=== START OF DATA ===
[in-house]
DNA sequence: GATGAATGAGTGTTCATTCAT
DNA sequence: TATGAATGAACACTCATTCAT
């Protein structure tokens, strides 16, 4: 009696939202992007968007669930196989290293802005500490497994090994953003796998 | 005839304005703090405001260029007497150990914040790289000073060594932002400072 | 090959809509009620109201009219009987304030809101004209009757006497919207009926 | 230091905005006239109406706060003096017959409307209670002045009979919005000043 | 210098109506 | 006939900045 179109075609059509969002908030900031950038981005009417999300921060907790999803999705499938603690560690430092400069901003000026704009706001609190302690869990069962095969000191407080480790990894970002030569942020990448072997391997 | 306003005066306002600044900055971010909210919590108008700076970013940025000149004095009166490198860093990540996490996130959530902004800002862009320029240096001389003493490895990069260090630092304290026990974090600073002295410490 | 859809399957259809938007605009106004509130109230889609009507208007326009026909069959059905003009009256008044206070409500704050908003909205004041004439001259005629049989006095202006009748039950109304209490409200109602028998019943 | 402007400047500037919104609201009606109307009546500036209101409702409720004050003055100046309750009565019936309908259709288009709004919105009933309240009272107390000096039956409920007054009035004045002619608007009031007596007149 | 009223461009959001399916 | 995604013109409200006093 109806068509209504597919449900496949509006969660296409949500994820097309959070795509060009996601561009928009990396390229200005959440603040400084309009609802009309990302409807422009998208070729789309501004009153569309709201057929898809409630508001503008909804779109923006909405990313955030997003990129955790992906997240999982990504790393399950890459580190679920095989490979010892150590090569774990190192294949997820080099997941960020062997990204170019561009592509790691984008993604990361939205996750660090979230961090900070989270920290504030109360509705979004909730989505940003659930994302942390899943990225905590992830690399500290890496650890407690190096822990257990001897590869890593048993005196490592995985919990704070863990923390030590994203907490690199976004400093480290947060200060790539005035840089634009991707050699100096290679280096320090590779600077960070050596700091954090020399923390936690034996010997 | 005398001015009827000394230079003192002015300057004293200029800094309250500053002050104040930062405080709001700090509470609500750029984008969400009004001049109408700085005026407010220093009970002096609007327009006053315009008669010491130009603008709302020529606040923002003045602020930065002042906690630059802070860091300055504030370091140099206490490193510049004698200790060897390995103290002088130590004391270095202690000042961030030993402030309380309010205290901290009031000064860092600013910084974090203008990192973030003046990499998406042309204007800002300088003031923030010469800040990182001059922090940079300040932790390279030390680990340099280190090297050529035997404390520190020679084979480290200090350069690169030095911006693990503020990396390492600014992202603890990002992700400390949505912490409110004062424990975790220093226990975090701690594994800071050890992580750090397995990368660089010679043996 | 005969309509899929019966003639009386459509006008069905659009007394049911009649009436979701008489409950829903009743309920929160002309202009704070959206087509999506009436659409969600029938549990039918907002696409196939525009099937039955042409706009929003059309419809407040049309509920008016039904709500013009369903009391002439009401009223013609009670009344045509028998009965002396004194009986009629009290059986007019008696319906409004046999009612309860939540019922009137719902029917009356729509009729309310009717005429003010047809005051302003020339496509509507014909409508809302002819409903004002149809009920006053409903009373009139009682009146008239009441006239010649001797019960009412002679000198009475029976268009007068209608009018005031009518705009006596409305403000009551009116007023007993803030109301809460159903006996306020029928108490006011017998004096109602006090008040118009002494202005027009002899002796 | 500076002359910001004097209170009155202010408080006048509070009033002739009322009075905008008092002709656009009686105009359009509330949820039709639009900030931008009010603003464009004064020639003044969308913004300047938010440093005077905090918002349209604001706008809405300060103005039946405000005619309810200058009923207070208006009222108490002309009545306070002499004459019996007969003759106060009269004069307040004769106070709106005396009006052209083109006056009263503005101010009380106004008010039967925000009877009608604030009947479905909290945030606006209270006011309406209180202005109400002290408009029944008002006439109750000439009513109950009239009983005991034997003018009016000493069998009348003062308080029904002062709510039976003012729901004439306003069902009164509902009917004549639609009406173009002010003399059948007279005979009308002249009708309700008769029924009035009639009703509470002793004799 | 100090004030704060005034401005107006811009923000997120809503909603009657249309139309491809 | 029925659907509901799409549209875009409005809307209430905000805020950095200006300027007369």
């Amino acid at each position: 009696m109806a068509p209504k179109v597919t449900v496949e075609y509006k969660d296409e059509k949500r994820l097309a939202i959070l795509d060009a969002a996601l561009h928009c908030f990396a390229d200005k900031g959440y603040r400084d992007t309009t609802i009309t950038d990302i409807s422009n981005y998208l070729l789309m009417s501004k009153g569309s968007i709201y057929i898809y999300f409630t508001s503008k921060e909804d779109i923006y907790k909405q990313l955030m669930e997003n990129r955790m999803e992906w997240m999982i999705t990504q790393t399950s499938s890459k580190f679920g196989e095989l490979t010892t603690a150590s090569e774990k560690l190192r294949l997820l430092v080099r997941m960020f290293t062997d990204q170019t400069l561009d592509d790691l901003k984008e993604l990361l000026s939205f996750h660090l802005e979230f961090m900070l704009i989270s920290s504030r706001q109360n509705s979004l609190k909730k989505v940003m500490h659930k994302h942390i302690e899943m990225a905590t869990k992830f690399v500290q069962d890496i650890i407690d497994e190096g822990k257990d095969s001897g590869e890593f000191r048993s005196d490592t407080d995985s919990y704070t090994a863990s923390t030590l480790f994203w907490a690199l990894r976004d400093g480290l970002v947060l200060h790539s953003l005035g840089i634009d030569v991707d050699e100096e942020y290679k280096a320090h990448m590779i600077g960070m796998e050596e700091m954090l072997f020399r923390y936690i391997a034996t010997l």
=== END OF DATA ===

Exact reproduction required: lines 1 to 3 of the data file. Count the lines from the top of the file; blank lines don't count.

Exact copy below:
[in-house]
DNA sequence: GATGAATGAGTGTTCATTCAT
DNA sequence: TATGAATGAACACTCATTCAT